By Fran Jewell
Absolutely! Although I refuse to tell anyone that their dog cannot be trained.
What makes a dog untrainable? Free access to furniture, sleeping areas that belong to others, food, height, affection, and any resources the dog has claimed as his own. Notice the key words here are FREE ACCESS. When a dog has free access anytime to the things that are important to him, then he will no longer have any respect for his owner or others, including people and other dogs. He will have no interest in learning or working.
There is a simple term for this: it’s called “spoiled.” Spoiled dogs have no need to work, to learn or do anything because everything important to them comes free.
Dogs are opportunists. They are fully capable of determining what is easiest to get and what they want. So, if there is nothing valuable to “work for,” then it is impossible to train them.
It is my belief that when someone comes to me with a difficult dog to train, a huge portion of the training becomes “un-spoiling” the dog, or making the dog work for anything that is important to it. This is called “LEADERSHIP.”
It is further my belief that almost every problem a dog has stems from lack of leadership IN A MANNER THAT THE DOG UNDERSTANDS.
In very, very unusual cases, there are dogs that are so fearful they cannot get through the fear to trust someone to make learning possible. Studies are now showing that fearful temperament is mostly genetic. Environment does play a part, but not as much as genetics do. There are dogs that have been extremely abused and come out smelling like a rose as if the abuse never happened. Then there are dogs that act as though they were abused, but were not, and can only process slight learning outside their fear.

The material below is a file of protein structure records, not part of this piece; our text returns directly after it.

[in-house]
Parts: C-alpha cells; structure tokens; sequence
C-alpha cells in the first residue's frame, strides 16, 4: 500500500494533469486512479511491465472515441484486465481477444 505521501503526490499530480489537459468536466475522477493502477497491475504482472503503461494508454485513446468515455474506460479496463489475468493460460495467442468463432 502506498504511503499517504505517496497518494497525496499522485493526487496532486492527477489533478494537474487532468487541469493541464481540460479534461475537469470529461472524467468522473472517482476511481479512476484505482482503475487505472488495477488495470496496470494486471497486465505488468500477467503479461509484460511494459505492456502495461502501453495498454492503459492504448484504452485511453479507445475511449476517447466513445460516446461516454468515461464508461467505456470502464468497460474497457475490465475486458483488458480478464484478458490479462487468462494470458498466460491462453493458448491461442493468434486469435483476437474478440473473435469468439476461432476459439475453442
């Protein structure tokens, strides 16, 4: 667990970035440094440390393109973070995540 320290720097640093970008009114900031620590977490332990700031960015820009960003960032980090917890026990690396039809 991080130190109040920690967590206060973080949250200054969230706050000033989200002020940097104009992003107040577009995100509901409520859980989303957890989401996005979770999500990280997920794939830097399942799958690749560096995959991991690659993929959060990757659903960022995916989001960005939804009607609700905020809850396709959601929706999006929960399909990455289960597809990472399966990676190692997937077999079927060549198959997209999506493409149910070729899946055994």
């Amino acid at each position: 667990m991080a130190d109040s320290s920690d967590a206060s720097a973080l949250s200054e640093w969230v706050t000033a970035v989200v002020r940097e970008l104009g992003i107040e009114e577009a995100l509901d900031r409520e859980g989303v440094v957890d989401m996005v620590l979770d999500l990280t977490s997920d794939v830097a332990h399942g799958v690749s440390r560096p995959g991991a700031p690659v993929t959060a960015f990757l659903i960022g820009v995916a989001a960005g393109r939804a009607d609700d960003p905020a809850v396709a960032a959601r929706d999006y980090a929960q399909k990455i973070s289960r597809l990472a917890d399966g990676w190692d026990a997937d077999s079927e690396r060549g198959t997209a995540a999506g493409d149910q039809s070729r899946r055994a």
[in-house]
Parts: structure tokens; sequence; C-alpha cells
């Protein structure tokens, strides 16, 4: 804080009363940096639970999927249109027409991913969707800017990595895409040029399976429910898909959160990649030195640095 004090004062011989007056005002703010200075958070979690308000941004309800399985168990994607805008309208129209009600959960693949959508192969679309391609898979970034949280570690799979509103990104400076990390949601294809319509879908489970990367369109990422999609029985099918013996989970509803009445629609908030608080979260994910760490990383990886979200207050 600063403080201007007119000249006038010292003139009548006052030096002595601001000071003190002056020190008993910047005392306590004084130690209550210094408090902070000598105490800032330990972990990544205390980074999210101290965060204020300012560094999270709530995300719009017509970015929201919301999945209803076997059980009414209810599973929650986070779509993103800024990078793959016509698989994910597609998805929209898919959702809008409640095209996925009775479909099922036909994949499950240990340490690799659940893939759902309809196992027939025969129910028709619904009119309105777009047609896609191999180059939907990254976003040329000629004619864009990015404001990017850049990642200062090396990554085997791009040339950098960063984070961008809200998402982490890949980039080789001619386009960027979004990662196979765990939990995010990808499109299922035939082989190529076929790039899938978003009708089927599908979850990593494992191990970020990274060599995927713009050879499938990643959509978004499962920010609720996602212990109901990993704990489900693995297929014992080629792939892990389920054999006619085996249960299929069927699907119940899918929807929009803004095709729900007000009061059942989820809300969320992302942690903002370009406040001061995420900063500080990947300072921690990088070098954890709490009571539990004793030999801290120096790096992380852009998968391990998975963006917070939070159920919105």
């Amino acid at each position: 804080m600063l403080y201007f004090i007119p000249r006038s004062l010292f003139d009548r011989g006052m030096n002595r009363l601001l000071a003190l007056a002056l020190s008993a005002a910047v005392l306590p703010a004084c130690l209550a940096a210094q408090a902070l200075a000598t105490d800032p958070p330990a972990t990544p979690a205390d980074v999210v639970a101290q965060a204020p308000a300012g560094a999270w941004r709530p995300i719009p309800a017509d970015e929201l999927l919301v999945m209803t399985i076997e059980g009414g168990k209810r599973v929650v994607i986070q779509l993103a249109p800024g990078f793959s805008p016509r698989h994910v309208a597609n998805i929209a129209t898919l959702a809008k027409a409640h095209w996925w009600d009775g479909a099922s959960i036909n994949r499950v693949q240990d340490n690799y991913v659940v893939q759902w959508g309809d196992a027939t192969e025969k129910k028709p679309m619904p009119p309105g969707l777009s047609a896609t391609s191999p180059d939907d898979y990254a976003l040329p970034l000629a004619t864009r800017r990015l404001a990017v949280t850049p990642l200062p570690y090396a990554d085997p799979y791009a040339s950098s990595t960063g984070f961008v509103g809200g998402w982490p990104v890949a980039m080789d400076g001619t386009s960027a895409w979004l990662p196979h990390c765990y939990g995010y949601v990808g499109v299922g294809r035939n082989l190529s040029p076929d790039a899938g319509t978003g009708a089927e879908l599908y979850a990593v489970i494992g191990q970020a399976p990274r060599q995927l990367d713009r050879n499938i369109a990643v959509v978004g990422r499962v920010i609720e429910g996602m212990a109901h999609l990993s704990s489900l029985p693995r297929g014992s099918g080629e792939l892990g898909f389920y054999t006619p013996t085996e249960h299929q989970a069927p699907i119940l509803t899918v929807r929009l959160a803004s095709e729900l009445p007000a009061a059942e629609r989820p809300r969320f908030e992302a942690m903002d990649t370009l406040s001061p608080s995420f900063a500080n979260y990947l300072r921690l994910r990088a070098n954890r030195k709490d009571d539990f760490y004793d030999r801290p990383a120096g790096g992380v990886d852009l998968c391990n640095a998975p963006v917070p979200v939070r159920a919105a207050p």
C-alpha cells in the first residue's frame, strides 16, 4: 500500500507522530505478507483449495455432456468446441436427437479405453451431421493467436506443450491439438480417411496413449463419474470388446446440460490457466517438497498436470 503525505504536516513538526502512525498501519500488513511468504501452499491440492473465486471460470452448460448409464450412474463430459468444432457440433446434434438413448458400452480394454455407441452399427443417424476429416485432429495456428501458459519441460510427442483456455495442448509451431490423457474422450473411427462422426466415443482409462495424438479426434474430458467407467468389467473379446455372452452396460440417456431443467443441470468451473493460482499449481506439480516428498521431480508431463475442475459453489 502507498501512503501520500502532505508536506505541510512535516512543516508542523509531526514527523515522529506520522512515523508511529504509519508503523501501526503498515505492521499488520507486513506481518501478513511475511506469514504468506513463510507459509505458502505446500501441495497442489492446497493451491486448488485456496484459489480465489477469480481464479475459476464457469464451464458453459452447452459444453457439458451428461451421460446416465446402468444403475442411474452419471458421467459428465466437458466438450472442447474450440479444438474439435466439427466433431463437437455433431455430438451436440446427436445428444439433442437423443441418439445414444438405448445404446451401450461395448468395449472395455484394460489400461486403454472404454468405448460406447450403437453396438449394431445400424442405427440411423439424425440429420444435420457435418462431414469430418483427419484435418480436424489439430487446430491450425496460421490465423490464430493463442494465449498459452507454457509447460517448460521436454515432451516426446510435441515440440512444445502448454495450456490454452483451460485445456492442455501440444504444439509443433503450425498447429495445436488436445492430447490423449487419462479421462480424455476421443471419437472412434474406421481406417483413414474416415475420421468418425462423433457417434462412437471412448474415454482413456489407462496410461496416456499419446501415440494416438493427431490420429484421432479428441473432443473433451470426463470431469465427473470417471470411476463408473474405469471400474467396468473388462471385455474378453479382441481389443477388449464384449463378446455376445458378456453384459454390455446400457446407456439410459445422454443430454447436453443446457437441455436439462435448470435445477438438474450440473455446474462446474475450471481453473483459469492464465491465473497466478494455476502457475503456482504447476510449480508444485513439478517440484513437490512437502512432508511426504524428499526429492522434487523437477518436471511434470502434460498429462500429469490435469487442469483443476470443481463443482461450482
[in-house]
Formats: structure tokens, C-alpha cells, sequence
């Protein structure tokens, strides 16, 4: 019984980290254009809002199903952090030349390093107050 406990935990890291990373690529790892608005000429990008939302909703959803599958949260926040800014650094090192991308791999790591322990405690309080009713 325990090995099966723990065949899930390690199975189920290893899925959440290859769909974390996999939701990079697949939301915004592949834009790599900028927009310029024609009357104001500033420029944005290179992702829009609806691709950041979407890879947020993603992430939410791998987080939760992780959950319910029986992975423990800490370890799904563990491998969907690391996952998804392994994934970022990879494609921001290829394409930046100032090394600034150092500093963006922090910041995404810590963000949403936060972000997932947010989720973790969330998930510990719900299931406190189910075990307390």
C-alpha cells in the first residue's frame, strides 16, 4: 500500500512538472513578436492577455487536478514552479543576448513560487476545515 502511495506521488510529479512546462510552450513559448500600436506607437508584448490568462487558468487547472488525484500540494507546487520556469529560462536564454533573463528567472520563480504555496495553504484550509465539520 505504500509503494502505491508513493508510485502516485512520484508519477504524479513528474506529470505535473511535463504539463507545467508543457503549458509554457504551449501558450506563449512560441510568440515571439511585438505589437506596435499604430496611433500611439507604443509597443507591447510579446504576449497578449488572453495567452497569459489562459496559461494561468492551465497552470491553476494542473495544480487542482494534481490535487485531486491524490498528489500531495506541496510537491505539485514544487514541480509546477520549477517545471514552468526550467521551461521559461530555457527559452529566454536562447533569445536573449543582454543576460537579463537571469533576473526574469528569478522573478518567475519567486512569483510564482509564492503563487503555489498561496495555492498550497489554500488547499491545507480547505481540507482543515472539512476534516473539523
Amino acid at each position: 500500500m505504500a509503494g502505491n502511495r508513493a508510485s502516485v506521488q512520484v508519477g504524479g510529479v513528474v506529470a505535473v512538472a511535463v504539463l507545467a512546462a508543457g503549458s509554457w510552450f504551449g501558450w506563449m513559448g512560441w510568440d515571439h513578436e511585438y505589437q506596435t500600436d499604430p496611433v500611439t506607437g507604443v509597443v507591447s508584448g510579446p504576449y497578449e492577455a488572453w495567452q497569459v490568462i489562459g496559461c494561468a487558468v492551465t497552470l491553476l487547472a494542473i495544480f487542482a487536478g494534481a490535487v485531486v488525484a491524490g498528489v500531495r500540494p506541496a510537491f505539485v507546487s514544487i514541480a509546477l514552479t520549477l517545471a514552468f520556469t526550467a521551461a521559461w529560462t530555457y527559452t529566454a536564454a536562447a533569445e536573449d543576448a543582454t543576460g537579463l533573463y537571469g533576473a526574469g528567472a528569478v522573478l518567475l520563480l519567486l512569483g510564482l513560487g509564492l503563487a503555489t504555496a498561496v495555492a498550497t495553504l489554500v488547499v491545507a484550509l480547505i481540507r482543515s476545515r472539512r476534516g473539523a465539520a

And there are cases of dogs that have grown up feral that never learned HOW to learn. These dogs usually spend all their time operating from a place of total instinct because it is the only way they know how to survive.
So, are there dogs that are untrainable? I still contend that all dogs can be trained and can learn, but ONLY if the owner is willing to NOT spoil the dog in the first place, or “un-spoil” the dog that is already spoiled. Sadly, if the owner is not willing to do what is necessary to train the dog, then yes, the dog will most likely be untrainable.
Fran Jewell is an IAABC Certified Dog Behavior Consultant, NADOI Certified Instructor and the owner of Positive Puppy Dog Training, LLC in Sun Valley. For more information, visit positivepuppy.com or call 208-578-1565.